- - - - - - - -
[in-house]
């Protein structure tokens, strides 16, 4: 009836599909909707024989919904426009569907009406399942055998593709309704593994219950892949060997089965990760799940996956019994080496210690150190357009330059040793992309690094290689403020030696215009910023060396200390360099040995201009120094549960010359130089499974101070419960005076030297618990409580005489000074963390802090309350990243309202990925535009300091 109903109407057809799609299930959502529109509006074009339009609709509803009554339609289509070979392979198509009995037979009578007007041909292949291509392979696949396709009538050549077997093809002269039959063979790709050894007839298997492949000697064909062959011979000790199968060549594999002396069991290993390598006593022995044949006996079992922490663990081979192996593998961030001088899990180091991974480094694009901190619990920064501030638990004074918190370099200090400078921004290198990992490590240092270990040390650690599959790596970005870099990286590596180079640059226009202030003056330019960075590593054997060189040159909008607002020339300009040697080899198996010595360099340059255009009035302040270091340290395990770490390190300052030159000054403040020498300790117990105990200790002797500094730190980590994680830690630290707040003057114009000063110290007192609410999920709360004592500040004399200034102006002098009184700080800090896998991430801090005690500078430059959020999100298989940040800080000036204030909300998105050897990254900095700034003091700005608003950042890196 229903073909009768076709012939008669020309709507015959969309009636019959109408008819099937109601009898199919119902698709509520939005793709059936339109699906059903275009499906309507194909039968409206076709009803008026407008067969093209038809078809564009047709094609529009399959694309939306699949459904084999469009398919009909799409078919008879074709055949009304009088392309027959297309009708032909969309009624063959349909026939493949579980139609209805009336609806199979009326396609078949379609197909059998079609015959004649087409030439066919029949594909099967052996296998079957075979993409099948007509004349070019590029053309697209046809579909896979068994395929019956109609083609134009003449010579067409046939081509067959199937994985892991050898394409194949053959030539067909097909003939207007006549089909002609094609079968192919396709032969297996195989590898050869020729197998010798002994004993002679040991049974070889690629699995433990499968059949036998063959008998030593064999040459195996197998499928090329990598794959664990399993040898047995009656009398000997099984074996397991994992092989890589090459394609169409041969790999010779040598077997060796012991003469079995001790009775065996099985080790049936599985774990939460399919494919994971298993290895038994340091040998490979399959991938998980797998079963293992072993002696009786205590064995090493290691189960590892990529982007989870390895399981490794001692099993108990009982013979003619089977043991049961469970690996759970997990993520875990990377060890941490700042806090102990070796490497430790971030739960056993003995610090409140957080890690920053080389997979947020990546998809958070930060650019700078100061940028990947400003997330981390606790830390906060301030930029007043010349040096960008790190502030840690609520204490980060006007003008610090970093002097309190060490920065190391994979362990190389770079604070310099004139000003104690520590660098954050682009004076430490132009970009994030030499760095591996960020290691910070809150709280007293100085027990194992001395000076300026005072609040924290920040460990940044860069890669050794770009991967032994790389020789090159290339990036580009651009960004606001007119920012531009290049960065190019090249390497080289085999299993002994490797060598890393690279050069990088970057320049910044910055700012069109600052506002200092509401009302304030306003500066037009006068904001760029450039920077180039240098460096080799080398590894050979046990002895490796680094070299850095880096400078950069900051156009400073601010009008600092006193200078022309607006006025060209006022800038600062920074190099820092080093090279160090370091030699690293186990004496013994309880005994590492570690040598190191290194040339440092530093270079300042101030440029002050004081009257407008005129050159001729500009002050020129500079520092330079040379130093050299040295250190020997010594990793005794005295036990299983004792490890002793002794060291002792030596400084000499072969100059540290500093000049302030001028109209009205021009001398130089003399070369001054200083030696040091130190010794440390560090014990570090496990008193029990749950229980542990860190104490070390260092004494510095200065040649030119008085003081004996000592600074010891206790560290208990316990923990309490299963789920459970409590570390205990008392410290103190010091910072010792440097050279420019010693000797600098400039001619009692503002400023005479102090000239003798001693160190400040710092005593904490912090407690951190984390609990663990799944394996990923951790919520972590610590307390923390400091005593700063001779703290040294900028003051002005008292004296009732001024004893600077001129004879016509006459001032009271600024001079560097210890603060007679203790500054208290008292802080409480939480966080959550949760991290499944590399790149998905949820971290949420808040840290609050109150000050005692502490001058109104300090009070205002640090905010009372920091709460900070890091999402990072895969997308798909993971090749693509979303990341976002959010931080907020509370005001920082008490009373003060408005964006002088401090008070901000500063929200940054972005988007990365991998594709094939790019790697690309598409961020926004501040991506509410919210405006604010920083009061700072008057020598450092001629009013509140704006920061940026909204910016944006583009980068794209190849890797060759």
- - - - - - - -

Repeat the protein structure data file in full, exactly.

[in-house]
């Protein structure tokens, strides 16, 4: 009836599909909707024989919904426009569907009406399942055998593709309704593994219950892949060997089965990760799940996956019994080496210690150190357009330059040793992309690094290689403020030696215009910023060396200390360099040995201009120094549960010359130089499974101070419960005076030297618990409580005489000074963390802090309350990243309202990925535009300091 109903109407057809799609299930959502529109509006074009339009609709509803009554339609289509070979392979198509009995037979009578007007041909292949291509392979696949396709009538050549077997093809002269039959063979790709050894007839298997492949000697064909062959011979000790199968060549594999002396069991290993390598006593022995044949006996079992922490663990081979192996593998961030001088899990180091991974480094694009901190619990920064501030638990004074918190370099200090400078921004290198990992490590240092270990040390650690599959790596970005870099990286590596180079640059226009202030003056330019960075590593054997060189040159909008607002020339300009040697080899198996010595360099340059255009009035302040270091340290395990770490390190300052030159000054403040020498300790117990105990200790002797500094730190980590994680830690630290707040003057114009000063110290007192609410999920709360004592500040004399200034102006002098009184700080800090896998991430801090005690500078430059959020999100298989940040800080000036204030909300998105050897990254900095700034003091700005608003950042890196 229903073909009768076709012939008669020309709507015959969309009636019959109408008819099937109601009898199919119902698709509520939005793709059936339109699906059903275009499906309507194909039968409206076709009803008026407008067969093209038809078809564009047709094609529009399959694309939306699949459904084999469009398919009909799409078919008879074709055949009304009088392309027959297309009708032909969309009624063959349909026939493949579980139609209805009336609806199979009326396609078949379609197909059998079609015959004649087409030439066919029949594909099967052996296998079957075979993409099948007509004349070019590029053309697209046809579909896979068994395929019956109609083609134009003449010579067409046939081509067959199937994985892991050898394409194949053959030539067909097909003939207007006549089909002609094609079968192919396709032969297996195989590898050869020729197998010798002994004993002679040991049974070889690629699995433990499968059949036998063959008998030593064999040459195996197998499928090329990598794959664990399993040898047995009656009398000997099984074996397991994992092989890589090459394609169409041969790999010779040598077997060796012991003469079995001790009775065996099985080790049936599985774990939460399919494919994971298993290895038994340091040998490979399959991938998980797998079963293992072993002696009786205590064995090493290691189960590892990529982007989870390895399981490794001692099993108990009982013979003619089977043991049961469970690996759970997990993520875990990377060890941490700042806090102990070796490497430790971030739960056993003995610090409140957080890690920053080389997979947020990546998809958070930060650019700078100061940028990947400003997330981390606790830390906060301030930029007043010349040096960008790190502030840690609520204490980060006007003008610090970093002097309190060490920065190391994979362990190389770079604070310099004139000003104690520590660098954050682009004076430490132009970009994030030499760095591996960020290691910070809150709280007293100085027990194992001395000076300026005072609040924290920040460990940044860069890669050794770009991967032994790389020789090159290339990036580009651009960004606001007119920012531009290049960065190019090249390497080289085999299993002994490797060598890393690279050069990088970057320049910044910055700012069109600052506002200092509401009302304030306003500066037009006068904001760029450039920077180039240098460096080799080398590894050979046990002895490796680094070299850095880096400078950069900051156009400073601010009008600092006193200078022309607006006025060209006022800038600062920074190099820092080093090279160090370091030699690293186990004496013994309880005994590492570690040598190191290194040339440092530093270079300042101030440029002050004081009257407008005129050159001729500009002050020129500079520092330079040379130093050299040295250190020997010594990793005794005295036990299983004792490890002793002794060291002792030596400084000499072969100059540290500093000049302030001028109209009205021009001398130089003399070369001054200083030696040091130190010794440390560090014990570090496990008193029990749950229980542990860190104490070390260092004494510095200065040649030119008085003081004996000592600074010891206790560290208990316990923990309490299963789920459970409590570390205990008392410290103190010091910072010792440097050279420019010693000797600098400039001619009692503002400023005479102090000239003798001693160190400040710092005593904490912090407690951190984390609990663990799944394996990923951790919520972590610590307390923390400091005593700063001779703290040294900028003051002005008292004296009732001024004893600077001129004879016509006459001032009271600024001079560097210890603060007679203790500054208290008292802080409480939480966080959550949760991290499944590399790149998905949820971290949420808040840290609050109150000050005692502490001058109104300090009070205002640090905010009372920091709460900070890091999402990072895969997308798909993971090749693509979303990341976002959010931080907020509370005001920082008490009373003060408005964006002088401090008070901000500063929200940054972005988007990365991998594709094939790019790697690309598409961020926004501040991506509410919210405006604010920083009061700072008057020598450092001629009013509140704006920061940026909204910016944006583009980068794209190849890797060759």